What You Need to Know about New FASB Lease Reporting Standards

FASB standards for leased property

On February 25, 2016, the Financial Accounting Standards Board (FASB) issued an Accounting Standards Update, ASU 2016-02, Leases. For public companies, ASU 2016-02 is effective for fiscal years beginning after December 15, 2018. For all other entities, ASU 2016-02 is effective for fiscal years beginning after December 15, 2019. Early application of the amendments in this is permitted for all entities.

ASU 2016-02 impacts all entities that lease property, plant, or equipment. ASU 2016-02 defines a lease as a contract, or part of a contract, that conveys the right to control the use of identified property, plant, or equipment for a period of time in exchange for consideration.

New guidance for operating leases

Currently, operating lease obligations (for example, a lease of office space for 10 years) are disclosed in a company’s financial statement footnotes, but not recorded on the balance sheet. Under the new guidance, a lessee will be required to recognize assets and liabilities for leases with lease terms of more than 12 months. This differs from current GAAP, which requires only capital leases to be recognized on the balance sheet, ASU 2016-02 requires both types of leases (finance leases and operating leases) to be recognized on the balance sheet.

FASB decided to adopt a lessee accounting model that distinguishes between two types of leases, classifying leases as operating leases or finance leases in a similar manner to the requirements for distinguishing between operating leases and capital leases in current GAAP.

Finance or operating lease?

A lessee shall classify a lease as a finance lease when the lease meets any of the following criteria at lease commencement:

  1. The lease transfers ownership of the underlying asset to the lessee by the end of the lease term.
  2. The lease grants the lessee an option to purchase the underlying asset that the lessee is reasonably certain to exercise.
  3. The lease term is for the major part of the remaining economic life of the underlying asset. However, if the commencement date falls at or near the end of the economic life of the underlying asset, this criterion shall not be used for purposes of classifying the lease.
  4. The present value of the sum of the lease payments and any residual value guaranteed by the lessee that is not already reflected in the lease payments equals or exceeds substantially all of the fair value of the underlying asset.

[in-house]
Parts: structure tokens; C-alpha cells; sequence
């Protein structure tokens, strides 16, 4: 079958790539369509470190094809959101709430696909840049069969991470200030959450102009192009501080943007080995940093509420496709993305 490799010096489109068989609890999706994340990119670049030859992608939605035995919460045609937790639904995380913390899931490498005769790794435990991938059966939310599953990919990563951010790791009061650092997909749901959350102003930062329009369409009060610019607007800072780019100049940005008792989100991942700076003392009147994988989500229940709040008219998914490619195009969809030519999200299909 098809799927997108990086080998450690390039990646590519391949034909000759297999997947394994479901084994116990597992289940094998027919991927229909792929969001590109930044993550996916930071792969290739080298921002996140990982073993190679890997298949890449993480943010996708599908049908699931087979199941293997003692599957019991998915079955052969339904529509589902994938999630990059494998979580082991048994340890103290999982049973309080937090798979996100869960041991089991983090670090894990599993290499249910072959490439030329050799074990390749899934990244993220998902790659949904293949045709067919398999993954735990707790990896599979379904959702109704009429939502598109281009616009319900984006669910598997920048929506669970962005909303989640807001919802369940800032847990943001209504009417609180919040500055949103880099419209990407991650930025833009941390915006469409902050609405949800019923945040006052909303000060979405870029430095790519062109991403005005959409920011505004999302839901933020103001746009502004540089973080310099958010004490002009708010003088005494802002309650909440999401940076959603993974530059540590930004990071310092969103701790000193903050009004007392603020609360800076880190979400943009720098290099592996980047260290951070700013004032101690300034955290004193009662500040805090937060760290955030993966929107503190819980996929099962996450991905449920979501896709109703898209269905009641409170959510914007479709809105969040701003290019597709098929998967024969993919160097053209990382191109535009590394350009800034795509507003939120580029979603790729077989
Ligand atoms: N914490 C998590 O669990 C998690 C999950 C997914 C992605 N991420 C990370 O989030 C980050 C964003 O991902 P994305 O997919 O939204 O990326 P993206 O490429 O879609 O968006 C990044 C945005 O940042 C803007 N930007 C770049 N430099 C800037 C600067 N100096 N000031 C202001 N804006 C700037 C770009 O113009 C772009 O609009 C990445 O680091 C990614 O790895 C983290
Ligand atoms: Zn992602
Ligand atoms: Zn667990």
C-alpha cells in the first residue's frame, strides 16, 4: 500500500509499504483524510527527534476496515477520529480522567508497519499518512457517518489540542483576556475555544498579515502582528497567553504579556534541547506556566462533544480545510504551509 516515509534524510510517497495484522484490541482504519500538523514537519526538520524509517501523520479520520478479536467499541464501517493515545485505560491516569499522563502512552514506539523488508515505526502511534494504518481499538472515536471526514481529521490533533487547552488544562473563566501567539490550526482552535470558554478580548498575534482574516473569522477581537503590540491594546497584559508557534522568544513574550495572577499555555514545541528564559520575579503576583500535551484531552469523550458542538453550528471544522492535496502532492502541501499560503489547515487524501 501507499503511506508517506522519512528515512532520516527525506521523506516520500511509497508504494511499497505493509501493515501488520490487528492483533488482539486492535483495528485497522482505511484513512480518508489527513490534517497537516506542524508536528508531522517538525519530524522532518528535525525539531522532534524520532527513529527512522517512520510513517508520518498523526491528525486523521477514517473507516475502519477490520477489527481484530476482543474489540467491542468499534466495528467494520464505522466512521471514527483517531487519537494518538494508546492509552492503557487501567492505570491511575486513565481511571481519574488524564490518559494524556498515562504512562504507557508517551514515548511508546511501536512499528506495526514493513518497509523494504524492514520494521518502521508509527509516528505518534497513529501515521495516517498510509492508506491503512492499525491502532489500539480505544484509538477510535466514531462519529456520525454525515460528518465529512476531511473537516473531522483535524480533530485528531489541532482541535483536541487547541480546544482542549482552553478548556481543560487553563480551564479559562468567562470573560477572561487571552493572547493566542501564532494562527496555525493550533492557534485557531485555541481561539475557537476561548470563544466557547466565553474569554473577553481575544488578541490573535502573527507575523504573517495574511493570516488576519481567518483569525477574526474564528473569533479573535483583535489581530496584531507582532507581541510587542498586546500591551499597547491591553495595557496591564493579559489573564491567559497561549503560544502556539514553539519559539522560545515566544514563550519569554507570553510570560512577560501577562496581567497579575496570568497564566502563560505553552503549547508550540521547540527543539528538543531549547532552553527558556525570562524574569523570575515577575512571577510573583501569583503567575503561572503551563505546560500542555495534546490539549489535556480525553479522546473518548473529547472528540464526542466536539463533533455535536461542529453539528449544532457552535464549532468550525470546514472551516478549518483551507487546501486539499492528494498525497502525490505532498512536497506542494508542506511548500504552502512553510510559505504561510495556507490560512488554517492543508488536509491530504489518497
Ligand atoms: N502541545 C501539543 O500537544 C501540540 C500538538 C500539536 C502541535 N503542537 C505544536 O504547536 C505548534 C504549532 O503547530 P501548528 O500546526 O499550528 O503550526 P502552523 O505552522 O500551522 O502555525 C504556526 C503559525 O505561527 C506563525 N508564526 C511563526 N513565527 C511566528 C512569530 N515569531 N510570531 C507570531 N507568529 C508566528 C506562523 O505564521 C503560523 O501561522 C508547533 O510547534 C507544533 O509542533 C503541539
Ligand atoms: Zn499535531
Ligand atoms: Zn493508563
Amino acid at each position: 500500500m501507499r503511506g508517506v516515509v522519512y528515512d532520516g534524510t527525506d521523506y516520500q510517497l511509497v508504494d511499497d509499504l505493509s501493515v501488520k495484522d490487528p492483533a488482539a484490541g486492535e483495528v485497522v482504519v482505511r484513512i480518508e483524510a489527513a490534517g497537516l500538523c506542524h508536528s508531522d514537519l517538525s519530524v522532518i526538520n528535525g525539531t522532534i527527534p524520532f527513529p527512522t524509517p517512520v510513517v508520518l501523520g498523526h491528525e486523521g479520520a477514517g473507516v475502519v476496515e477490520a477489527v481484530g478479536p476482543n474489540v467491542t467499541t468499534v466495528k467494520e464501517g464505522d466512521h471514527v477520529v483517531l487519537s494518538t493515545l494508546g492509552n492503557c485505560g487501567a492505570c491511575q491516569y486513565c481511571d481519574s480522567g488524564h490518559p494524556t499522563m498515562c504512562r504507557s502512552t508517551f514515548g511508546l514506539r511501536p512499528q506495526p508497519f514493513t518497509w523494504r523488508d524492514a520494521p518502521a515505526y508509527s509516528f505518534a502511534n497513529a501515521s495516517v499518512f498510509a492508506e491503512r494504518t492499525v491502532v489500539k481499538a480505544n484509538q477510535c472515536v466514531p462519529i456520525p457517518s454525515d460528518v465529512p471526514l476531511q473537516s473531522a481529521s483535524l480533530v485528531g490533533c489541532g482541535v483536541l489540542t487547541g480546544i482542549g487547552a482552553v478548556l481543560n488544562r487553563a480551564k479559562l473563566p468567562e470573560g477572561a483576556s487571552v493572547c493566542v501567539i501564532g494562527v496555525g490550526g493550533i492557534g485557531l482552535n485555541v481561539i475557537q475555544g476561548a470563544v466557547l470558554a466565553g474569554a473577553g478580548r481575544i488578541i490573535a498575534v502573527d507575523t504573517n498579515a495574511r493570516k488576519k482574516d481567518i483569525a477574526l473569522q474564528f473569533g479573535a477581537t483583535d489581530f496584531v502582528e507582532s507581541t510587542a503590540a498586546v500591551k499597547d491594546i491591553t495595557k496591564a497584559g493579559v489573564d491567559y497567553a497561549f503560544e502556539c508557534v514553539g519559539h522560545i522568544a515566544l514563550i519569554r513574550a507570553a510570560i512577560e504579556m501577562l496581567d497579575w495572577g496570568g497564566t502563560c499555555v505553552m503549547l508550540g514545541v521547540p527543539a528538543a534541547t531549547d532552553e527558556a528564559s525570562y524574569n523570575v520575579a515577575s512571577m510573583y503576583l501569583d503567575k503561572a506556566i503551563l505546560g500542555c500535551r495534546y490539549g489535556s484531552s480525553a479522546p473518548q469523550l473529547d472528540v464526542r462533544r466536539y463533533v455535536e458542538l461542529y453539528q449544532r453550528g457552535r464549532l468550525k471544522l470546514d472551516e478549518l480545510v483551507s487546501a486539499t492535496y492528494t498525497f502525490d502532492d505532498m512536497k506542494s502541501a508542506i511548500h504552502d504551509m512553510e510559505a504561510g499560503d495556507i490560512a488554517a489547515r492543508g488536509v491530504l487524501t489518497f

5. The underlying asset is of such a specialized nature that it is expected to have no alternative use to the lessor at the end of the lease term.

For finance leases, a lessee is required to do the following:

  1. Recognize a right-of-use asset and a lease liability, initially measured at the present value of the lease payments, in the balance sheet.
  2. Recognize interest on the lease liability separately from amortization of the right-of-use asset in the income statement.
  3. Classify repayments of the principal portion of the lease liability within financing activities and payments of interest on the lease liability and variable lease payments within operating activities in the statement of cash flows

For operating leases, a lessee is required to do the following:

  1. Recognize a right-of-use asset and a lease liability, initially measured at the present value of the lease payments, in the balance sheet.
  2. Recognize a single lease cost, calculated so that the cost of the lease is allocated over the lease term on a generally straight-line basis.
  3. Classify all cash payments within operating activities in the statement of cash flows.

For lessors, the impact of the new FASB regulations is largely unchanged from current GAAP.  For example, the vast majority of operating leases should remain classified as operating leases, and lessors should continue to recognize lease income for those leases  generally on a straight-line basis over the lease term.

Lessees and lessors are required to recognize and measure leases at the beginning of the earliest period presented using a modified retrospective approach. Therefore, companies must apply the guidance at the beginning of the earliest period presented in a set of financial statements for substantially all leases outstanding at initial application.

For additional information on the new FASB lease reporting standards, please contact Simon Filip, KRS CPAs, at (201) 655-7411.